Poetic Machines: an investigation into the impact of the characteristics of the digital apparatus on poetic expression
Naji, Jeneen (2012) Poetic Machines: an investigation into the impact of the characteristics of the digital apparatus on poetic expression. PhD thesis, Dublin City University.
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This thesis aims to investigate digital methods of signification in order to examine the impact of the apparatus on poetic expression. This is done through a critical analysis of the translation process from analogue to digital, in the sense that even as we read a page we are in fact translating sight into sound. The resulting effects of this change in form are explored in order to understand their impact on meaning-making in the digital realm. Through this interrogation the comprehension and definition of ePoetry (electronic poetry or digital poetry) is extended, by exposing the unique affordances
and specificities of digital expression.
Digital poetry theorists such as Loss Pequeño Glazier posit that the emerging field of electronic literature is composed of interweaving strands from the areas of computer
science, sociology, and literary studies. This is reflected in the interdisciplinary nature of this thesis, which necessitates an engagement with the broad areas of translation, literature, and digital media studies. Currently the pervasiveness of digital technology
and access to the Internet means that the creation and consumption of online content such as ePoetry is becoming seamless and apparently effortless. Whilst recent studies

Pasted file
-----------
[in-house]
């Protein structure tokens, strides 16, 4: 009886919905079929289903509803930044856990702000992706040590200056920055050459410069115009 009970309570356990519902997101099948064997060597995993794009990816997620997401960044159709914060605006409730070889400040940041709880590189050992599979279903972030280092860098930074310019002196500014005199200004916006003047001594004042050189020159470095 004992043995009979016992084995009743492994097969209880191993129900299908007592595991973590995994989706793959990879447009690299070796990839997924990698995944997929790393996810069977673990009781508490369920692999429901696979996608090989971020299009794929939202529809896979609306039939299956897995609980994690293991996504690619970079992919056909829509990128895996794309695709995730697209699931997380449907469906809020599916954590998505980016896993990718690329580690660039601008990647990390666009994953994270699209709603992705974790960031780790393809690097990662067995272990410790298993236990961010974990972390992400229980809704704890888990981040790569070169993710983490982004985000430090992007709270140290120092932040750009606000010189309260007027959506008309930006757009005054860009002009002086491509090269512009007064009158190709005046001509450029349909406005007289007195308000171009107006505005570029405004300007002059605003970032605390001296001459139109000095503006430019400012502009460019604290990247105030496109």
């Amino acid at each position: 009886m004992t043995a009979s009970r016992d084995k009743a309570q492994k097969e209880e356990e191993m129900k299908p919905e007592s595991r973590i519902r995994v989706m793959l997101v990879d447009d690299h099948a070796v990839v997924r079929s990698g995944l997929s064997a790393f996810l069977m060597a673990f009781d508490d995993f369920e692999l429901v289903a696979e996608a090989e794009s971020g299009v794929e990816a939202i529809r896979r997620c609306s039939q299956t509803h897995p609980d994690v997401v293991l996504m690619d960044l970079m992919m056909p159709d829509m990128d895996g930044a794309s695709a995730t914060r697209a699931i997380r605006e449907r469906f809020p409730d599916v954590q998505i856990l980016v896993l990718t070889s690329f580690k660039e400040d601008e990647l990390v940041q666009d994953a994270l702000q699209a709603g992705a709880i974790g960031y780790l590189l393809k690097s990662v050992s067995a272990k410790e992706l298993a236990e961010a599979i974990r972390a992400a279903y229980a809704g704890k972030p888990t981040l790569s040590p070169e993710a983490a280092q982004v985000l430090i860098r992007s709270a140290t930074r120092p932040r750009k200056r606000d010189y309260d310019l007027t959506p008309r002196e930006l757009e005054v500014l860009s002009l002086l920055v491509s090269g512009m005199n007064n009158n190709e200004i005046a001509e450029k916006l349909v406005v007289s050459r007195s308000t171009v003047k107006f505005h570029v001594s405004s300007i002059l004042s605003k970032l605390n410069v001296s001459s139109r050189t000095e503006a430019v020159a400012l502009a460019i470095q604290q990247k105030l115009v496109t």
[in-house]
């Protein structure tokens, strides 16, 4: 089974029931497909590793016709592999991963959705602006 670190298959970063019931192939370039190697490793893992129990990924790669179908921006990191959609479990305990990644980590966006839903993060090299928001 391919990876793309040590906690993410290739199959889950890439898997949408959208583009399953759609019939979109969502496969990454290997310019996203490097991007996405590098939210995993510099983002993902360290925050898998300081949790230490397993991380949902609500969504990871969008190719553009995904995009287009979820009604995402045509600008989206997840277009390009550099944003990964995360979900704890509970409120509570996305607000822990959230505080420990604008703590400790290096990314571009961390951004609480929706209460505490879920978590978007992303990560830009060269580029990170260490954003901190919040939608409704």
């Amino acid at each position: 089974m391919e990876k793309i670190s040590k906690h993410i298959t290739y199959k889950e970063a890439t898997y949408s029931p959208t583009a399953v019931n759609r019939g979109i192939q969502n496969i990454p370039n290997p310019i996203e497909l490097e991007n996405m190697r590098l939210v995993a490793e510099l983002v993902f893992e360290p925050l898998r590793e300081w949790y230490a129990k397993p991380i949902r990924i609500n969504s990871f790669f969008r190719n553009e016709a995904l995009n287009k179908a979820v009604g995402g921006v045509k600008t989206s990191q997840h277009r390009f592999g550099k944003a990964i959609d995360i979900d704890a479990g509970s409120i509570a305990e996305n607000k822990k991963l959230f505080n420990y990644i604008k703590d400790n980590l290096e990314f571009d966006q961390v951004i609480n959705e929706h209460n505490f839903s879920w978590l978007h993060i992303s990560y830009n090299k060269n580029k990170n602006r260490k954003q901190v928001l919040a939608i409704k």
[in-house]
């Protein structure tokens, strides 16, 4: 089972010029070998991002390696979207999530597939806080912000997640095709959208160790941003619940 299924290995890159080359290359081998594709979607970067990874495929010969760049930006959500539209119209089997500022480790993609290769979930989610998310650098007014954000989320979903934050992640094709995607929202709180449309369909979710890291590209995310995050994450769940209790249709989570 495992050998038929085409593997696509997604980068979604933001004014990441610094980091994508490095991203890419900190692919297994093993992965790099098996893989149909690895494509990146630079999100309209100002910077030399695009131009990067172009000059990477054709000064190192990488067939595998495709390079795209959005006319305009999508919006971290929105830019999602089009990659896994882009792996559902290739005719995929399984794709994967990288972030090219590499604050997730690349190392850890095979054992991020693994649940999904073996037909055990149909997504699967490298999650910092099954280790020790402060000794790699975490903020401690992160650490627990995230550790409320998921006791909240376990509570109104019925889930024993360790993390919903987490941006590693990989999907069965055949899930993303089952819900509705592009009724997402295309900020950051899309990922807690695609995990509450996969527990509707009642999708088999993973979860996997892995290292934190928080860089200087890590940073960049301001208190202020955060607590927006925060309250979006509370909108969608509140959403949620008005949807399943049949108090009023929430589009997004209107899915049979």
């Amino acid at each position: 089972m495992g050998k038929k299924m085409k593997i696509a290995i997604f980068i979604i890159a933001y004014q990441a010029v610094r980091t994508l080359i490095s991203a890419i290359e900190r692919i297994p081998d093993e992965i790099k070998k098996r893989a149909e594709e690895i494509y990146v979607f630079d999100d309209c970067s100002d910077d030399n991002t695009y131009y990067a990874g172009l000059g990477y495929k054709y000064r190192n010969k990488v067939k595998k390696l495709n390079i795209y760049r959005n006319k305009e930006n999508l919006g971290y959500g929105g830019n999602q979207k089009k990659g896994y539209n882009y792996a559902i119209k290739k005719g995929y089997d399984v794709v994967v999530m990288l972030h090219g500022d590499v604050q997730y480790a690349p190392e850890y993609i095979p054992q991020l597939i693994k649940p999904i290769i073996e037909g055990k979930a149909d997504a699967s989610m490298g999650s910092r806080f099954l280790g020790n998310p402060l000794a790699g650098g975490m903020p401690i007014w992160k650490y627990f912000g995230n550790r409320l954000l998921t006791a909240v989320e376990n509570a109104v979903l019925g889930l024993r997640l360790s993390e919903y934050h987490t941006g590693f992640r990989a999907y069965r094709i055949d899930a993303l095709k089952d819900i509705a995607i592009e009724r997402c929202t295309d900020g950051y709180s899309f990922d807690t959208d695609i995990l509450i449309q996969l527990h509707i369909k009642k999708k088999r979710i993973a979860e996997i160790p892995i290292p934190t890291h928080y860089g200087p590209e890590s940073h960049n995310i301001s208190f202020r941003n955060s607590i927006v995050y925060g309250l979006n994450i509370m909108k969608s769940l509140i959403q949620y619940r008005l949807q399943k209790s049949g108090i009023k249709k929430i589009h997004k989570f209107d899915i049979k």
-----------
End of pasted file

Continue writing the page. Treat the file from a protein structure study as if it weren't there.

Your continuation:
have explored electronic literature as a field, there is a noticeable deficit of research that specifically focuses on ePoetry, a deficit that this thesis seeks to rectify.
Within this work cybernetic and technosocial theories of communication are drawn on which provide as much emphasis on the apparatus, as is afforded to the author and
reader. Traditional poetry criticism is problematised with reference to its suitability for application to online works in order to develop a comprehensive ePoetry rhetoric
that explores not only what is being said, but also crucially how it is being said. Theories of translation are also used as a context in which to analyse the transposition
of poetry from analogue to digital. This framework then forms the basis for a study that explores the move from print to pixel by analysing qualitative ePoet interviews as
well as their corresponding ePoems.
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